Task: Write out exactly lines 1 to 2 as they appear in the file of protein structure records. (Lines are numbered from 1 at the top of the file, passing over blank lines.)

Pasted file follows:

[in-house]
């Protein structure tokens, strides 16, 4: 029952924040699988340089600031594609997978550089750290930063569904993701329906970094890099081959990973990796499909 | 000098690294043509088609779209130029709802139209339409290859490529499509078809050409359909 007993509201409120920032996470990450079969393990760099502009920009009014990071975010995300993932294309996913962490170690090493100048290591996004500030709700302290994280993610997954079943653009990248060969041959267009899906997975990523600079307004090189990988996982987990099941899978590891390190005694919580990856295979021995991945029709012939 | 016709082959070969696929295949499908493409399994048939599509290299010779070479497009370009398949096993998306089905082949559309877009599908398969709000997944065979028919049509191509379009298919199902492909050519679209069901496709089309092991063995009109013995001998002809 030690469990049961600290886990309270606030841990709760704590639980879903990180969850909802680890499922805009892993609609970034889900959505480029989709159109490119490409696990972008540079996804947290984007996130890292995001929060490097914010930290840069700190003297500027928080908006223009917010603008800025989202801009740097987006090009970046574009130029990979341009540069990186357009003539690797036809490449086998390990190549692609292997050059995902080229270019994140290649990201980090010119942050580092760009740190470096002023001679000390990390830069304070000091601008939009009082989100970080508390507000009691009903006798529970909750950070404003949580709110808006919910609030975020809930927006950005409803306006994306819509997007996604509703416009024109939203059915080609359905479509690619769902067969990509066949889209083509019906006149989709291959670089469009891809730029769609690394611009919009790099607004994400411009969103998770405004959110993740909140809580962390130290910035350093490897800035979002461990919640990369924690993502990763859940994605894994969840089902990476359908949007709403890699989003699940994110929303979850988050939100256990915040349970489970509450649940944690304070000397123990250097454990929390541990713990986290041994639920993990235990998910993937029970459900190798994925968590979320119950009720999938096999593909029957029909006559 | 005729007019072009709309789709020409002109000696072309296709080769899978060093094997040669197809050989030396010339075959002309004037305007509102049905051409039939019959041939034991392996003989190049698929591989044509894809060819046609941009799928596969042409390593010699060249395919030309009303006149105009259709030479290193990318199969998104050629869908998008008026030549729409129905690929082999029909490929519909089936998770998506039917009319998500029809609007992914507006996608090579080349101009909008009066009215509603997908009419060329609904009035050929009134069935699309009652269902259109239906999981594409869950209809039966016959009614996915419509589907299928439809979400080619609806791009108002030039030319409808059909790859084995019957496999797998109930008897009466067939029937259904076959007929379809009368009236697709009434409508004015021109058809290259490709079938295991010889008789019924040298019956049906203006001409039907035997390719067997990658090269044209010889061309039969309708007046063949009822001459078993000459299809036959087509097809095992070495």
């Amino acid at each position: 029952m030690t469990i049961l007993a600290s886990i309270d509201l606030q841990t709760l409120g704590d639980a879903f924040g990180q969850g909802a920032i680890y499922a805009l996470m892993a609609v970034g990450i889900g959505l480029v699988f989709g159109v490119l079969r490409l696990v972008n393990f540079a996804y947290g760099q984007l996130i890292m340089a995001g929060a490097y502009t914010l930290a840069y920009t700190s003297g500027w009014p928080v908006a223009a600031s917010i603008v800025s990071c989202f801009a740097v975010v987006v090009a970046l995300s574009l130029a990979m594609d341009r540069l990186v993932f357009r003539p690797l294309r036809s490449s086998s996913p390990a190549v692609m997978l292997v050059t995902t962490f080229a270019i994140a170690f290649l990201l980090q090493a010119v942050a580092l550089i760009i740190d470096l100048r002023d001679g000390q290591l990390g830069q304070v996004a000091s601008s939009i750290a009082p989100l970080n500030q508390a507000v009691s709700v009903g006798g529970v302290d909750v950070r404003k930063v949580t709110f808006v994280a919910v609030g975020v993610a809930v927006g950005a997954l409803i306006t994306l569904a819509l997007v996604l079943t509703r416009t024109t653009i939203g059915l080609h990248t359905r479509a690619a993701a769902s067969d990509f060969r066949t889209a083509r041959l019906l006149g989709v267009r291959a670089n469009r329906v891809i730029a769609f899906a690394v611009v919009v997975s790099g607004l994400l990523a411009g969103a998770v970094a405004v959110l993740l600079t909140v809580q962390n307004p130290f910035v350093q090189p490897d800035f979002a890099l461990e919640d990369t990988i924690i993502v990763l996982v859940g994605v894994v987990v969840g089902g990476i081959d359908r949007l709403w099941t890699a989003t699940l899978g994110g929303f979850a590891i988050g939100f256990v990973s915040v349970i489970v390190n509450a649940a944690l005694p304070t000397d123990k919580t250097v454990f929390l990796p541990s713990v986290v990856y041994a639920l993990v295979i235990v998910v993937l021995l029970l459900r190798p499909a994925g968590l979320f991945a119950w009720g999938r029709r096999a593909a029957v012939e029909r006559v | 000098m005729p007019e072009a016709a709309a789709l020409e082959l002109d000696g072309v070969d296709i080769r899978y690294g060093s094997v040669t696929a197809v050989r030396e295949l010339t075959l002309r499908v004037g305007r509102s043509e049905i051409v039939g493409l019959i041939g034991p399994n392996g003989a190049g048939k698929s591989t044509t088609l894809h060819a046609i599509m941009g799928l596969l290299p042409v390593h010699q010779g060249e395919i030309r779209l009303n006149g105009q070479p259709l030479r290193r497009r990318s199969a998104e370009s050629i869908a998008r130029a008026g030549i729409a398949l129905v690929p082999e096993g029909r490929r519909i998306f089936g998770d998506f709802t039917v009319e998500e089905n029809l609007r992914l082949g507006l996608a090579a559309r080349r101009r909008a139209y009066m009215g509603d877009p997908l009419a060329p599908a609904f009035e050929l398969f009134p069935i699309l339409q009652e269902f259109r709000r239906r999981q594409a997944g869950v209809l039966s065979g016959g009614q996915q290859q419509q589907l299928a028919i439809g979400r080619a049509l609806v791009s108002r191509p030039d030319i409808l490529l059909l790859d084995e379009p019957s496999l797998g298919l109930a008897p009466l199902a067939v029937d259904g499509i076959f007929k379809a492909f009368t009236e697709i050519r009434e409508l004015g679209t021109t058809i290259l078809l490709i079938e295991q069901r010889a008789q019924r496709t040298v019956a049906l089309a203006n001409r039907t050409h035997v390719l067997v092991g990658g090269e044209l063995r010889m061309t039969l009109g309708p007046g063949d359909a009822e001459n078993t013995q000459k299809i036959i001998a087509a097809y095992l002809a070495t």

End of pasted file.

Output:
[in-house]
């Protein structure tokens, strides 16, 4: 029952924040699988340089600031594609997978550089750290930063569904993701329906970094890099081959990973990796499909 | 000098690294043509088609779209130029709802139209339409290859490529499509078809050409359909 007993509201409120920032996470990450079969393990760099502009920009009014990071975010995300993932294309996913962490170690090493100048290591996004500030709700302290994280993610997954079943653009990248060969041959267009899906997975990523600079307004090189990988996982987990099941899978590891390190005694919580990856295979021995991945029709012939 | 016709082959070969696929295949499908493409399994048939599509290299010779070479497009370009398949096993998306089905082949559309877009599908398969709000997944065979028919049509191509379009298919199902492909050519679209069901496709089309092991063995009109013995001998002809 030690469990049961600290886990309270606030841990709760704590639980879903990180969850909802680890499922805009892993609609970034889900959505480029989709159109490119490409696990972008540079996804947290984007996130890292995001929060490097914010930290840069700190003297500027928080908006223009917010603008800025989202801009740097987006090009970046574009130029990979341009540069990186357009003539690797036809490449086998390990190549692609292997050059995902080229270019994140290649990201980090010119942050580092760009740190470096002023001679000390990390830069304070000091601008939009009082989100970080508390507000009691009903006798529970909750950070404003949580709110808006919910609030975020809930927006950005409803306006994306819509997007996604509703416009024109939203059915080609359905479509690619769902067969990509066949889209083509019906006149989709291959670089469009891809730029769609690394611009919009790099607004994400411009969103998770405004959110993740909140809580962390130290910035350093490897800035979002461990919640990369924690993502990763859940994605894994969840089902990476359908949007709403890699989003699940994110929303979850988050939100256990915040349970489970509450649940944690304070000397123990250097454990929390541990713990986290041994639920993990235990998910993937029970459900190798994925968590979320119950009720999938096999593909029957029909006559 | 005729007019072009709309789709020409002109000696072309296709080769899978060093094997040669197809050989030396010339075959002309004037305007509102049905051409039939019959041939034991392996003989190049698929591989044509894809060819046609941009799928596969042409390593010699060249395919030309009303006149105009259709030479290193990318199969998104050629869908998008008026030549729409129905690929082999029909490929519909089936998770998506039917009319998500029809609007992914507006996608090579080349101009909008009066009215509603997908009419060329609904009035050929009134069935699309009652269902259109239906999981594409869950209809039966016959009614996915419509589907299928439809979400080619609806791009108002030039030319409808059909790859084995019957496999797998109930008897009466067939029937259904076959007929379809009368009236697709009434409508004015021109058809290259490709079938295991010889008789019924040298019956049906203006001409039907035997390719067997990658090269044209010889061309039969309708007046063949009822001459078993000459299809036959087509097809095992070495």